Maple Bookcase with Fluted Trim

This project is a bookcase for my daughter.  I wanted to make this a timeless design that she can keep the rest of her life if she wants.  This will be a mixture of a couple leftover sheets of good plywood I have from my home office desk and bookcase build, plus maple wood for the trim.  I wanted to make sure the bookcase was built with good quality materials to last a lifetime.  If you want to see the finished product, click  here.

Bookcases are fun from a design standpoint, because you can start with a simple box and easily dress it up.  Here’s my basic overview of what I am looking for: a simple rectangular bookcase with adjustable shelves, fluted trim, a small amount of trim detail at the base, and on feet so it can clear a typical baseboard trim and stand flush against a wall. The sketchup model I used can be downloaded here.

When construction is finished (before painting) it might look something like this:

This bookcase starts off as a simple box, pocket hole screwed together.  I chose 2″ spacing for the shelf pins and made a short jig with a piece of scrap plywood.  I have used this on multiple projects now, and I cannot see any need to buy a shelf pin jig when they are so easy to make yourself.

I know some people really like their store-bought jigs that cost $30-$100, but I can’t see spending the money on one myself. I’ll post my shelf pin jig details in another post.  I did purchase a bulk pack of shelf pins for my last build, witch should last me quite a while.

  

Once the details for the base and feet have been designed, they can be cut and installed.  The curves are just cut by hand on a band saw, then sanded to the line with a spindle sander, 1/4 sheet sander, and/or hand sander.

   

Note that I chose 4.5″ tall feet, cut from 3″x3″ oak.  They are pocket-hole (Kreg) screwed into the base, and they do support the sides.  Screws are hidden on the insides and back faces.  The rear feet sit 3/4″ away from the wall in order to allow this bookcase to clear many baseboards.  I had this 3×3 oak left over from the construction of the house, and it will be painted so I don’t feel bad mixing and matching wood species here.

Note the 5/32″ roman ogee edge I chose for the base trim.  Because I cut all they plywood shelves the same width, the front trim is 1 1/2″, while the side trim is 3/4″.  You can see a small triangular gap, but this will be covered by the fluted trim

I really like the way this bottom detail comes together  The extra Ogee trim that bands the bottom of the bookcase really adds a dimension to this, even more than the fluted trim does.  You can see that the fluted trim is made with 2 passes of a 1/2″ core box bit, not to full depth.  I just eyeballed it until it looked good.  There was no science here, I just made a few cuts on scrap wood until I was  happy with the depth and spacing.  Once cut to length, it was glued and  nailed into place with a brad nailer.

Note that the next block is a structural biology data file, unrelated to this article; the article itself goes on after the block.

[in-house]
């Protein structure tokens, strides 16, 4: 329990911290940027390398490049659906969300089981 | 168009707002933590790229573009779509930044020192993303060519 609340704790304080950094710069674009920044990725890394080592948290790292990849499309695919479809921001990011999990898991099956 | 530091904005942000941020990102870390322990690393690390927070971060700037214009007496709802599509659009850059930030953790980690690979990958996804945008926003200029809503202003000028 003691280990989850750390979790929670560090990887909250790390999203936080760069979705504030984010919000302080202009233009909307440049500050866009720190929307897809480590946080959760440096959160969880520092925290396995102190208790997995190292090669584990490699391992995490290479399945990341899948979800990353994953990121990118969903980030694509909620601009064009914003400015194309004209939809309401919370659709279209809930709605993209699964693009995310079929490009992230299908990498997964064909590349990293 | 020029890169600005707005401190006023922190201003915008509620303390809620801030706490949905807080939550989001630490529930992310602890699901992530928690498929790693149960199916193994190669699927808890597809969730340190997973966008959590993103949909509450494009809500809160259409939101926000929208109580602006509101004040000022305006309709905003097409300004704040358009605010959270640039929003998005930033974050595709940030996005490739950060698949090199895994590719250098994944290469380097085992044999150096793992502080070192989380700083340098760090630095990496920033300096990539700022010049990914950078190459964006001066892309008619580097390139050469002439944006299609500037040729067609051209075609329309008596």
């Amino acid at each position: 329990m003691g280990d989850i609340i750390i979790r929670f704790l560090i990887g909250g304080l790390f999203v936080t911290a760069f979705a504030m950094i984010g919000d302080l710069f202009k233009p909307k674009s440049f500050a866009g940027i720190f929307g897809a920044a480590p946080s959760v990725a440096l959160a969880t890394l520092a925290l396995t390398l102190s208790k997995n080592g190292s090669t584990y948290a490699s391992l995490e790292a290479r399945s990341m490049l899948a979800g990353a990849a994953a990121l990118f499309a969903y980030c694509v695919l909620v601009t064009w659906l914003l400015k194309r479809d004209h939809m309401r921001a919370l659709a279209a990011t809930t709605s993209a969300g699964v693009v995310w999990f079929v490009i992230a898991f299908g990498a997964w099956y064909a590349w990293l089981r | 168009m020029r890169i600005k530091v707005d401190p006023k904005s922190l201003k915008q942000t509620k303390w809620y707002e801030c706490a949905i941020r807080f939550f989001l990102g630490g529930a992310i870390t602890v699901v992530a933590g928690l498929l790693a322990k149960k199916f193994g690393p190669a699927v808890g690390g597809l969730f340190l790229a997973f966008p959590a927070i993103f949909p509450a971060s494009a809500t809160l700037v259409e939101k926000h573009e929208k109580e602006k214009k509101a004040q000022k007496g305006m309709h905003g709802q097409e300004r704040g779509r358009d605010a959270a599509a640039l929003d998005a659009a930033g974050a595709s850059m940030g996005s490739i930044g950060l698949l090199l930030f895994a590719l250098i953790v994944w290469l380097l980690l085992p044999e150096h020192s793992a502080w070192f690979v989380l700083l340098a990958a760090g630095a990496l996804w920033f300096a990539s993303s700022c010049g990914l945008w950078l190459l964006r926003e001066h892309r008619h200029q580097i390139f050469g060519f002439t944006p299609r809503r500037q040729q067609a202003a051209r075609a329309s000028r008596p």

Finally, I made some shelves out of 3/4″ plywood with a 2″ tall piece of maple Kreg-screwed to the front.  This maple adds height to stiffen the shelf, plus has an ogee routed into the bottom edge.

I had some grand ideas about a tall piece of custom crown molding for the top of this which I may still make sometime in the distant future, but I had a stick of store-bought crown laying around from my office desk build.  The instant gratification of putting this crown molding on was too big of a draw, so I attached it to some pine strips for support, and screwed it in to the top.  It will be easy to remove in the future should I want to change the look, but I think it looks pretty nice right now.

 The Crown is glued and nailed to a strip of pine, then screwed into the top of the cabinet.  This can be removed later to update the look of the cabinet if desired.  I’m still not 100% happy with my miter cuts on large crown molding like this, but I’m slowly getting better.  The next steps include fitting a 1/4″ back onto the project, then paint.

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  1. Pingback: Bryan's Site | Maple Bookcase 2

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